Abstract

Background

Recent reports have highlighted an adverse impact of TP53 mutations on the prognosis of patients with myeloid malignancies. TP53 mutational analysis is useful in classifying these patients with respect to treatment strategies. High Resolution Melt (HRM) analysis is based on differences in the patterns of melting curves obtained when the targeted double strand DNA (dsDNA) dissociates during heating. HRM analysis is more cost- and time-effective than next-generation sequencing (NGS). In this study, we used HRM analysis to evaluate the impact of TP53 mutations on the clinical features and prognosis of patients at our institute with myeloid malignancies.

Methods

In this retrospective case study, HRM analysis was performed on 23 patients with MDS and 131 with AML, from October 2011 to January 2018. We targeted ten genes recurrently mutated in myeloid malignancies (TP53, NPM1, FLT3-ITD, IDH1, IDH2, NRAS, KRAS, WT1, DNMT3A, CEBPA) using HRM analysis for screening. For TP53 mutation detection, the entire coding region of TP53 gene from exons 1 to 11 was analyzed using the HRM method. Positive samples were validated using Sanger sequencing. We excluded frequently reported single nucleotide polymorphisms (P47S and R72P), silent mutations, and mutations which were not reported in the Catalogue of Somatic Mutations in Cancer database. NGS of TP53 mutations was done in 18 cases to validate mutations found by HRM analysis. Other non-TP53 gene mutations were similarly analyzed. The primary clinical endpoint of this study was overall survival (OS), measured from the time of diagnosis till time of death due to any cause, or till the last follow-up. The secondary clinical endpoint was relapse-free survival (RFS), measured from time of complete remission to relapse, or the last follow-up. The OS and RFS were compared using the log-rank test.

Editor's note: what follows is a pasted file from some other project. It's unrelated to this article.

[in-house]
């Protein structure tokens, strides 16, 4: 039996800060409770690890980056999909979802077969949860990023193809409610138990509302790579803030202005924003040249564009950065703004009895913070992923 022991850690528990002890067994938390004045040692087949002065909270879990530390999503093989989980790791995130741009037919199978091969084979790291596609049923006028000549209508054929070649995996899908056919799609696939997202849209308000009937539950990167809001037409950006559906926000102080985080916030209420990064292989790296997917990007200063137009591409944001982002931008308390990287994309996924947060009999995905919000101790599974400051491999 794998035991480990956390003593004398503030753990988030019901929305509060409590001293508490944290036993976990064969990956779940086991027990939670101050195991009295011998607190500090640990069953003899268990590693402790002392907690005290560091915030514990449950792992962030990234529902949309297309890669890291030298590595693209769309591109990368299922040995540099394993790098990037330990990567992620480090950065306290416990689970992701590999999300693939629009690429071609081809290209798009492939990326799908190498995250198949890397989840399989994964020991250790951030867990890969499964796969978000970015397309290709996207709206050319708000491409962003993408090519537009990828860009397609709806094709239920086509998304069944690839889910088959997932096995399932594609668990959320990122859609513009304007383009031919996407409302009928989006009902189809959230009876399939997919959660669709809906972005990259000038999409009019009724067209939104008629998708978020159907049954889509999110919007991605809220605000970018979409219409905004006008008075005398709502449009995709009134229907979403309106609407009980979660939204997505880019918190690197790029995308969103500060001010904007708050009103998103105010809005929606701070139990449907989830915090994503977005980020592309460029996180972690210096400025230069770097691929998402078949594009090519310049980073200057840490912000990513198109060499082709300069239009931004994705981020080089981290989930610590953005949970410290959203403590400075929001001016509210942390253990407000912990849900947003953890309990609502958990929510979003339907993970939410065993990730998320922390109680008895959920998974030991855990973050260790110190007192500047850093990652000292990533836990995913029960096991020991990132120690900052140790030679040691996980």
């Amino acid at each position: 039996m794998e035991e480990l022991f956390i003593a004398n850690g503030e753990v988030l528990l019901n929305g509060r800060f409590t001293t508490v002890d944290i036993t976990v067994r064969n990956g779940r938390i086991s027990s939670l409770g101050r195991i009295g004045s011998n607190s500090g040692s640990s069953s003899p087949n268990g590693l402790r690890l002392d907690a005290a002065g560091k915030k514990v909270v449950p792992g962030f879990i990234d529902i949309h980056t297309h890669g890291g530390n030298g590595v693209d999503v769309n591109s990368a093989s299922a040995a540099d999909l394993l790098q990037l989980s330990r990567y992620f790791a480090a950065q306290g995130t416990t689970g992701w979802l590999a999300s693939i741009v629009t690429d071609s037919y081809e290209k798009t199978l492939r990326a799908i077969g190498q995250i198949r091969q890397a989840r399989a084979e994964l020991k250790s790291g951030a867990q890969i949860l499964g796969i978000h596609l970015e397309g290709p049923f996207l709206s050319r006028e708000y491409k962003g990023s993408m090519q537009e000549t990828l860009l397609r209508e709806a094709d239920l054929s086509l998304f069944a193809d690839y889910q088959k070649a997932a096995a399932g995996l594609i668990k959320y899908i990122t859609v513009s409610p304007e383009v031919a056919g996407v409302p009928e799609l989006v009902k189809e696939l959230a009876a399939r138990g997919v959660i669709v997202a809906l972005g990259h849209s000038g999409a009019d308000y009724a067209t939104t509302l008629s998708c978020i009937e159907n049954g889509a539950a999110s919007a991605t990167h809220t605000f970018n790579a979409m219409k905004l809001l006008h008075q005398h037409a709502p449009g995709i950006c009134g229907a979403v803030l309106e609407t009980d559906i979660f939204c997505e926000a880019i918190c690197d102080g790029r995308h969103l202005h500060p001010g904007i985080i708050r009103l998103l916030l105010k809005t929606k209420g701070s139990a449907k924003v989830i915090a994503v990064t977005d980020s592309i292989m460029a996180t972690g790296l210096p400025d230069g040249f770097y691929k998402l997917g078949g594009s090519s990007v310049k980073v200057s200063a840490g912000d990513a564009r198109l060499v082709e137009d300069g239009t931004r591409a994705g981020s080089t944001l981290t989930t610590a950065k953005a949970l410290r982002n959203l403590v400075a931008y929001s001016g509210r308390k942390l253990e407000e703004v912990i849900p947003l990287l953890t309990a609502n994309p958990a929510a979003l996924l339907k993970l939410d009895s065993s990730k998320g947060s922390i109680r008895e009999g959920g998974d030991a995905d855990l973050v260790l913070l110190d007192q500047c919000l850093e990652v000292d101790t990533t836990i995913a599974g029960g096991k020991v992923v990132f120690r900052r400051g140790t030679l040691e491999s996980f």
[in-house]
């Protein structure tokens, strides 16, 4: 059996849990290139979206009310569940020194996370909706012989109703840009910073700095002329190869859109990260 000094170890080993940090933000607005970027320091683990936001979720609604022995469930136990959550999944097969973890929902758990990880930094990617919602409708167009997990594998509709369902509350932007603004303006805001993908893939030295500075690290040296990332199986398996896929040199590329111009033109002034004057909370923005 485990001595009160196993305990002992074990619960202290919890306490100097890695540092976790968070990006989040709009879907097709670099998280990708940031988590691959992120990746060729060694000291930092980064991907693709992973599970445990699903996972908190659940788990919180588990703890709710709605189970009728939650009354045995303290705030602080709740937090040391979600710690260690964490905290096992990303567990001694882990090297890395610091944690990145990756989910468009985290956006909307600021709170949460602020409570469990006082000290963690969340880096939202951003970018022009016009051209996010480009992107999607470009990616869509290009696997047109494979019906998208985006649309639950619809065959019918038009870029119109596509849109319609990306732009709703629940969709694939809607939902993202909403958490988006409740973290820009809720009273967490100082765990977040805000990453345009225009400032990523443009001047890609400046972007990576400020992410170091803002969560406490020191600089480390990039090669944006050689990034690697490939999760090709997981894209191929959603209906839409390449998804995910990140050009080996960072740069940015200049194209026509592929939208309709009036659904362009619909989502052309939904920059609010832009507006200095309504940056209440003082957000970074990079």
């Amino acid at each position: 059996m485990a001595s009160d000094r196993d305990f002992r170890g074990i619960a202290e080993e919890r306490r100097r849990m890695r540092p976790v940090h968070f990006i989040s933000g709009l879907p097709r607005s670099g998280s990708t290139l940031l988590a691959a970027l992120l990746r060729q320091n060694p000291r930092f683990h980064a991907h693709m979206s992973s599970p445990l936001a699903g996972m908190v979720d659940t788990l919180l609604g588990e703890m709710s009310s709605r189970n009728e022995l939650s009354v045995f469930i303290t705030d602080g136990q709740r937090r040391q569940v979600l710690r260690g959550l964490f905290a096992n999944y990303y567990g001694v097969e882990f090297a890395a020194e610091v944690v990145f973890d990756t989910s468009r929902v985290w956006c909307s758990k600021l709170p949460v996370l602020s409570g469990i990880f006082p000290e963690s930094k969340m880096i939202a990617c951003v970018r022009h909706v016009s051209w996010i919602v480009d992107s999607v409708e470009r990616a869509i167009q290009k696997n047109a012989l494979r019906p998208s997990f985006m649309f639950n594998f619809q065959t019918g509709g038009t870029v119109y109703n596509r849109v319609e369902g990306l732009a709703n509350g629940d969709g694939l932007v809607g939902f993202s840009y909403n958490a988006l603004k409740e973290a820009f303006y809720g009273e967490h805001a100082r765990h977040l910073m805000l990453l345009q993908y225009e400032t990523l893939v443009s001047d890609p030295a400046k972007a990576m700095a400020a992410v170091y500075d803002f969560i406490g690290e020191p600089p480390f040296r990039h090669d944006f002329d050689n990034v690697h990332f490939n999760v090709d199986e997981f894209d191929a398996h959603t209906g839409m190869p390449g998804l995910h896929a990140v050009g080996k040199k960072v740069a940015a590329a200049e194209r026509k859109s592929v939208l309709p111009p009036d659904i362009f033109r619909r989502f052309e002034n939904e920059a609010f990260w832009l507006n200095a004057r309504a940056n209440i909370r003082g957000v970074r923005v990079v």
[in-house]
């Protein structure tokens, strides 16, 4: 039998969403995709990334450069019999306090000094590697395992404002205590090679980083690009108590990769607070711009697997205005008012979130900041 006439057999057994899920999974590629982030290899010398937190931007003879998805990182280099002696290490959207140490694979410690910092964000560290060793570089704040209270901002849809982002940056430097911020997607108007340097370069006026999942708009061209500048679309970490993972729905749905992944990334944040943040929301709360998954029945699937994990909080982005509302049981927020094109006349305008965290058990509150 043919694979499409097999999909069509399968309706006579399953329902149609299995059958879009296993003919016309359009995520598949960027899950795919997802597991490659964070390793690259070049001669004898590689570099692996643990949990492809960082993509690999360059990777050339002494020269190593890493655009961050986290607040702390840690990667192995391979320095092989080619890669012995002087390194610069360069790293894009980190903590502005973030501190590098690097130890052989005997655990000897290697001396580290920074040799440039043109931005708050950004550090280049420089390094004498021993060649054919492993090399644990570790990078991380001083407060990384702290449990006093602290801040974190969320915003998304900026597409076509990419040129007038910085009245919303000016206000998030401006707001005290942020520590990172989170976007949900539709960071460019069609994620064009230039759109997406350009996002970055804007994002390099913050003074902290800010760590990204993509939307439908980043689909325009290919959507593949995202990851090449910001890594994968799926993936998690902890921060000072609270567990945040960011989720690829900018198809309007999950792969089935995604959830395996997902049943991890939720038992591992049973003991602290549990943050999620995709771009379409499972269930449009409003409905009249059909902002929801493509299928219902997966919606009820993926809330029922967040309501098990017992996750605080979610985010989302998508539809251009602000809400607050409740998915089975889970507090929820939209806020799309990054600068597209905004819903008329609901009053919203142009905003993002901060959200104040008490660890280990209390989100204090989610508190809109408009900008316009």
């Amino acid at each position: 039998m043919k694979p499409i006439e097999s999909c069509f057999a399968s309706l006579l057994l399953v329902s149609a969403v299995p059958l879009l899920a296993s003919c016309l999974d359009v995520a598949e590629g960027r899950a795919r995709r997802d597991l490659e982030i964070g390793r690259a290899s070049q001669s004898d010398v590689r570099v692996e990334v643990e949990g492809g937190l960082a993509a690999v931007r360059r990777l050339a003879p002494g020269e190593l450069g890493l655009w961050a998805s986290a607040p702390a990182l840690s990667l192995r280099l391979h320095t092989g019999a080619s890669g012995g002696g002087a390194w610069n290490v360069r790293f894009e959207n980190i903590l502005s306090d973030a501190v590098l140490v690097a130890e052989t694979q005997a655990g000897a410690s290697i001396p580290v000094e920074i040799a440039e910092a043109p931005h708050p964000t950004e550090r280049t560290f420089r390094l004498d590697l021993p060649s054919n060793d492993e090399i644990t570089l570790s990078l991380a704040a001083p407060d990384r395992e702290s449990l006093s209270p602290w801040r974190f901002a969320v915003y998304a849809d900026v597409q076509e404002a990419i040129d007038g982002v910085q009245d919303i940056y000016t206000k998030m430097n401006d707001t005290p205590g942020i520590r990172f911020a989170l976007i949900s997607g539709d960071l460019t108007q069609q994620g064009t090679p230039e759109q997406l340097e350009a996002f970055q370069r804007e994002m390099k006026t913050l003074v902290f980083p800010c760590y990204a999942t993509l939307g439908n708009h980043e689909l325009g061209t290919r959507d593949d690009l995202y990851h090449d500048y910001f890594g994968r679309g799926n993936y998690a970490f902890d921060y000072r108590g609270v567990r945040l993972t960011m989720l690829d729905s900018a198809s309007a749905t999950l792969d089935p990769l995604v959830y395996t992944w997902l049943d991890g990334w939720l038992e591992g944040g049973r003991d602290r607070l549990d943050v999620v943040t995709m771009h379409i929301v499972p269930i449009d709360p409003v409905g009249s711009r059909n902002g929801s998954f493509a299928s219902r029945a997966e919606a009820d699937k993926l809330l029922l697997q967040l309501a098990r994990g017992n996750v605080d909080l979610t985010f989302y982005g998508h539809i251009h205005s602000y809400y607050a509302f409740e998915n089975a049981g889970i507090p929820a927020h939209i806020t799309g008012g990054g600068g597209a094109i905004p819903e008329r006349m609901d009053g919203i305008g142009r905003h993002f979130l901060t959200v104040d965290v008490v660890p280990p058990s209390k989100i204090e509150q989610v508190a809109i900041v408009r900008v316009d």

Results

We evaluated gene mutations in 131 AML and 23 cases of MDS using HRM analysis. Costs for one HRM analysis were $25 (USD, excluding labor) and required approximately 7 hours processing time per sample. If the screen was positive, add-on cost was an additional $20 with 2 hours of processing time. In total, we identified 28 TP53 somatic mutations in 27 cases from this cohort using HRM analysis (17 newly-diagnosed AML, 4 refractory/relapsed AML, and 6 MDS). Out of the total 154 cases, 18 were also analyzed by NGS; TP53 mutations were detected in 4 cases (median variant allele frequencies = 0.42) and no TP53 mutations were detected in the remaining 14 cases, consistent with the results of HRM analysis. Among the 28 somatic TP53 mutations, 26 were missense, 1 frameshift, and 1 affecting splice sites. Most missense mutations detected (22/26) were localized to the DNA-binding domain of the gene. Cases with TP53 mutations frequently had a complex karyotype (P=0.001), but rarely had NPM1 mutations (P=0.039). In comparison with patients with myeloid malignancies but no TP53 mutations, patients with TP53 mutations had lower counts of white blood cells (3,000 ·μL-1 vs 12,700 ·μL-1 ; P=0.006), lower hemoglobin (7.9 g·dL-1 vs 9.3 g·dL-1 ; P=0.048), and lower platelet counts (2.7×104 ·μL-1 vs 5.7×104 ·μL-1 ; P=0.024). TP53 mutations were associated with shorter OS (median OS, 260 days vs 687 days; P=0.02). In newly-diagnosed AML patients, TP53 mutations were associated with lower counts of both white blood cells (3,200 ·μL-1 vs 26,550 ·μL-1; P=0.006) and lower platelet counts (2.0×104 ·μL-1 vs 6.2×104 ·μL-1; P=0.008) in the peripheral blood. Analysis of bone marrow aspirate revealed that more cases with TP53 mutations had a low myeloid:erythroid ratio than those with TP53 wildtype (53.8% vs 12.7%; P=0.02), suggesting that cases with TP53 mutations have a higher proportion of erythroid precursors, such as in acute erythroid leukemia or erythroid/myeloid leukemia (M6) , as per the FrenchAmerican-British (FAB) classification. Among the patients treated with intensive therapy (either conventional chemotherapy or allogeneic stem cell transplantation), cases with TP53 mutations had shorter overall survival (median OS, 265 days vs not reached; P= 0.04) and shorter relapse-free survival (median RFS, 188 days vs not reached; P=0.02).

Conclusion

Patients with TP53 mutations have a much poorer prognosis than those without, and exhibit refractoriness to conventional therapies. HRM analysis is a cost- and time-effective method to detect TP53 mutations.

Disclosures

No relevant conflicts of interest to declare.

Author notes

*

Asterisk with author names denotes non-ASH members.